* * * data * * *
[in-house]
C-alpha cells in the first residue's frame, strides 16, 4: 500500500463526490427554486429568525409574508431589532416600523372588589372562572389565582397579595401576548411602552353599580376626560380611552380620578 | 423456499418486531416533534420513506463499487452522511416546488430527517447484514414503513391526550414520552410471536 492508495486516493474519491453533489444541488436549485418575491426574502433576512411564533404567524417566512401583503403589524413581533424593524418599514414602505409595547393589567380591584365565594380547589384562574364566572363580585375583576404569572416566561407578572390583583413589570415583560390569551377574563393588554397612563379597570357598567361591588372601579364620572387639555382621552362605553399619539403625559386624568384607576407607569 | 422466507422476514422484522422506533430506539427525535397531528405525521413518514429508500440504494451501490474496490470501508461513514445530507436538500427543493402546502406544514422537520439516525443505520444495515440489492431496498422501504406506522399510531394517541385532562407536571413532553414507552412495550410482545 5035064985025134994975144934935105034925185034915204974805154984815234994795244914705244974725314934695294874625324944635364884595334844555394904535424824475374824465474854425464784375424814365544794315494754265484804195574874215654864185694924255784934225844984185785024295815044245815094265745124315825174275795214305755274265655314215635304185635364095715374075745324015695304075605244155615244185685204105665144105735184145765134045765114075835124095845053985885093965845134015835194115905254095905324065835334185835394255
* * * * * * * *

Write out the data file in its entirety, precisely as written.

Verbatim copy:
[in-house]
C-alpha cells in the first residue's frame, strides 16, 4: 500500500463526490427554486429568525409574508431589532416600523372588589372562572389565582397579595401576548411602552353599580376626560380611552380620578 | 423456499418486531416533534420513506463499487452522511416546488430527517447484514414503513391526550414520552410471536 492508495486516493474519491453533489444541488436549485418575491426574502433576512411564533404567524417566512401583503403589524413581533424593524418599514414602505409595547393589567380591584365565594380547589384562574364566572363580585375583576404569572416566561407578572390583583413589570415583560390569551377574563393588554397612563379597570357598567361591588372601579364620572387639555382621552362605553399619539403625559386624568384607576407607569 | 422466507422476514422484522422506533430506539427525535397531528405525521413518514429508500440504494451501490474496490470501508461513514445530507436538500427543493402546502406544514422537520439516525443505520444495515440489492431496498422501504406506522399510531394517541385532562407536571413532553414507552412495550410482545 5035064985025134994975144934935105034925185034915204974805154984815234994795244914705244974725314934695294874625324944635364884595334844555394904535424824475374824465474854425464784375424814365544794315494754265484804195574874215654864185694924255784934225844984185785024295815044245815094265745124315825174275795214305755274265655314215635304185635364095715374075745324015695304075605244155615244185685204105665144105735184145765134045765114075835124095845053985885093965845134015835194115905254095905324065835334185835394255